He distinguished between a manager’s official authority of position (formal authority) and his personal authority, which derives from knowledge and experience. Power on the other hand, is the ability to exert influence by which a manager directs the actions of others. The term ‘power’ connotes ability or capacity to do something or to get intended results.
A person may have influence on other’s behaviour even without any legal sanction. Power also accompanies the use of authority in the control, direction or utilisation of resources.
Persons may derive authority from better knowledge, from access to vital information that they can dispense or withhold strategically, or from psychological forms of dominance and aggression directed towards others.
The relationship between authority and power should be clearly understood. Power re in forces authority and authority is one of the major sources of power. The other sources of power may not have appropriate authorisation or legitimation.
Some forms of power reside in groups. In every organisation, there are power centres Managers support one another in efforts to dominate or to win a struggle for power. Groups in power can apply sanctions or withhold approval.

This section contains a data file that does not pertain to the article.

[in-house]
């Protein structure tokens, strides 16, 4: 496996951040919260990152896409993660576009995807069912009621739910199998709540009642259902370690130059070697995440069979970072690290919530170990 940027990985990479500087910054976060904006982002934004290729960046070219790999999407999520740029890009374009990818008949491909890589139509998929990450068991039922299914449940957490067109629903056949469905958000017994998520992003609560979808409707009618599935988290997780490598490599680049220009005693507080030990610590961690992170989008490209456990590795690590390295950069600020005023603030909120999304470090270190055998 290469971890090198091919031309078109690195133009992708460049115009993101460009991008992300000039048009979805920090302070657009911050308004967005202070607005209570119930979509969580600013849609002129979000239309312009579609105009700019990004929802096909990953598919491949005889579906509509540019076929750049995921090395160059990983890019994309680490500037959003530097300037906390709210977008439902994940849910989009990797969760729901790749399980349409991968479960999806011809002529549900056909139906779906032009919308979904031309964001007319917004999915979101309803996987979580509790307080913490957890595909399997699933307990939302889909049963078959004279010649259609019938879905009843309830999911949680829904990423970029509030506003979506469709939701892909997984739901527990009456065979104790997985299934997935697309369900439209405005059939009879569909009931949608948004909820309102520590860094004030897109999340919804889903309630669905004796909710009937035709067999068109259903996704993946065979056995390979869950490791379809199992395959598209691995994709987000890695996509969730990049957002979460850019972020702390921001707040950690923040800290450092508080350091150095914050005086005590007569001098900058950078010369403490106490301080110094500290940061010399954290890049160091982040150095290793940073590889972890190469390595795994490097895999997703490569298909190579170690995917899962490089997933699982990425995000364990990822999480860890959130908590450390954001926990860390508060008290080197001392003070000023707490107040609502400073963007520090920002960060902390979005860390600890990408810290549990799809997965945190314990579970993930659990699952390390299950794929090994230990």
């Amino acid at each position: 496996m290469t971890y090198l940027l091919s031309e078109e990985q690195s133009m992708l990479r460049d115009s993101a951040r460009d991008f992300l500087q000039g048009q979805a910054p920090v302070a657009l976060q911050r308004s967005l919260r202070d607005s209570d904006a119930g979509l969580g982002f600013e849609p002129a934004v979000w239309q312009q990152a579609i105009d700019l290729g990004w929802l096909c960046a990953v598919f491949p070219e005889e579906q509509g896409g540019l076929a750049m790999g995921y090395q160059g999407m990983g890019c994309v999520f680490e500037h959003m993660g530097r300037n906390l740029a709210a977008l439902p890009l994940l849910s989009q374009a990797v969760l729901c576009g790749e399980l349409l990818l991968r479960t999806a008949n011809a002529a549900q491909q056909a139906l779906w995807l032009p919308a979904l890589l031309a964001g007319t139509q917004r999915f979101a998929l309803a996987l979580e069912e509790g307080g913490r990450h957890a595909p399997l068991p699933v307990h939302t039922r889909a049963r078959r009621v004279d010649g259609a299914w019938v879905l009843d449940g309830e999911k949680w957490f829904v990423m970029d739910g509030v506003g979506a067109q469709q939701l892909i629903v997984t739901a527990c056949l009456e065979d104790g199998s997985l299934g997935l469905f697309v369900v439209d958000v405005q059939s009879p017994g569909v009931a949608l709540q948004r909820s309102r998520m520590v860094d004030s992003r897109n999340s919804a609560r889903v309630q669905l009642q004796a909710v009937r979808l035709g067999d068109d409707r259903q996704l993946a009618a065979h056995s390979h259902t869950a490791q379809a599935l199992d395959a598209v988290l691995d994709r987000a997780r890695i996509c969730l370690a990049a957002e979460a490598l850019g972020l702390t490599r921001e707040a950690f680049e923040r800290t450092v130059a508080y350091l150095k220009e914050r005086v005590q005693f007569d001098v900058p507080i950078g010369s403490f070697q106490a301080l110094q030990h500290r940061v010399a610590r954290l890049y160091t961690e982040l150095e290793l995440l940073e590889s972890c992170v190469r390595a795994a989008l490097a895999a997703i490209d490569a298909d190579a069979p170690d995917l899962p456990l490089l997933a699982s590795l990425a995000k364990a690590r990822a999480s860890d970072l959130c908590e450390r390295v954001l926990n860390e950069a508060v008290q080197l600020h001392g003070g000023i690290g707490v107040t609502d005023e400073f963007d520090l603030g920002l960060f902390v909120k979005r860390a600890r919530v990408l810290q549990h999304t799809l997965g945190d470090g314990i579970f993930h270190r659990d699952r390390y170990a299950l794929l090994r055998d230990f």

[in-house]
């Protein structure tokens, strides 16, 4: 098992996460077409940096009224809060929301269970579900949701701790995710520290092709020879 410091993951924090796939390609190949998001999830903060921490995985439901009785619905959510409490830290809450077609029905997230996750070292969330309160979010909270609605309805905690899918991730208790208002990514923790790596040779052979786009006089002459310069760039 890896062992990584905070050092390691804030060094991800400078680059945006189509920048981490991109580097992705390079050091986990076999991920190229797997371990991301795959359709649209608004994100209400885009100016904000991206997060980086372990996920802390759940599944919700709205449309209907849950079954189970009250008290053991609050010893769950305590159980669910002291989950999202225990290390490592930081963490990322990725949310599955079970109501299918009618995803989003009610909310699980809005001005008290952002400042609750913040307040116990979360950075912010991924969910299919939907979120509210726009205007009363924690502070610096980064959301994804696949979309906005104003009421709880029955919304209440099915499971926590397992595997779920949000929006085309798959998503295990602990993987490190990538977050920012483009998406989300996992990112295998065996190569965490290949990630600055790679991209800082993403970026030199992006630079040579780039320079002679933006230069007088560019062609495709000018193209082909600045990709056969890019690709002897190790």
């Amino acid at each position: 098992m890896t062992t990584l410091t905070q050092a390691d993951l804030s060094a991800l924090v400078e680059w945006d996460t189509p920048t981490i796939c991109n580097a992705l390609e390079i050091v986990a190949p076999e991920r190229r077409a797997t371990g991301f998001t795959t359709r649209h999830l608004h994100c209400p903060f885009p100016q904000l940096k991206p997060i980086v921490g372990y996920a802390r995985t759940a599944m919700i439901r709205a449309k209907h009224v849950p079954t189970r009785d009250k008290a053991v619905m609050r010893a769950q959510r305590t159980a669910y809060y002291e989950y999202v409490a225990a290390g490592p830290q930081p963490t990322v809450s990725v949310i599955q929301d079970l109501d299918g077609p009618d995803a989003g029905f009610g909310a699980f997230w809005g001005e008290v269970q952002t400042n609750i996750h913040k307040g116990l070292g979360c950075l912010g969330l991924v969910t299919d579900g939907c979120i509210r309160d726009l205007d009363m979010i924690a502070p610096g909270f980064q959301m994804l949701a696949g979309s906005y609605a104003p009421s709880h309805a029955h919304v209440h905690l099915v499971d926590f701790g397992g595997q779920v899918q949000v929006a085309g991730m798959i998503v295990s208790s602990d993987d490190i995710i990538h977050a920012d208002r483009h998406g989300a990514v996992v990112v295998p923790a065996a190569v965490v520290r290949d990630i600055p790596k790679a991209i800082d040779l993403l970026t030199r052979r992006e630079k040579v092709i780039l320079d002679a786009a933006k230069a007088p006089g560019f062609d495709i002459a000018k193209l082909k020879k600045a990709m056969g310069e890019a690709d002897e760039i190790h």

Pfiffner and Sherwood have made distinction between power and authority by defining power as the capacity to secure dominance of one’s values or goals and authority as the right to command in hierarchical sense.
Sometimes, right and capacity are clearly separated and can be identified easily, but at times, two get intermingled. In fact, there is a continuum. At one end, right and capacity would be one, at the other end, both would be completely separable. Between these two extremes it is possible to find a number of variations.
Authority is a downward flowing concept whereas power flows in all directions. Authority can be delegated to the lower levels in the organisation. The more we go down the hierarchy, the lesser is the authority.
But it is not so in case of power which has been defined as the ability or capacity to influence the behaviour of others. If a worker is able to influence the behaviour of a departmental manager, it is implied that the worker has exercised power over the departmental manager.
Similarly, the departmental manager may be able to influence the behaviour of his superior, peers and subordinates. Thus, power flows in all directions.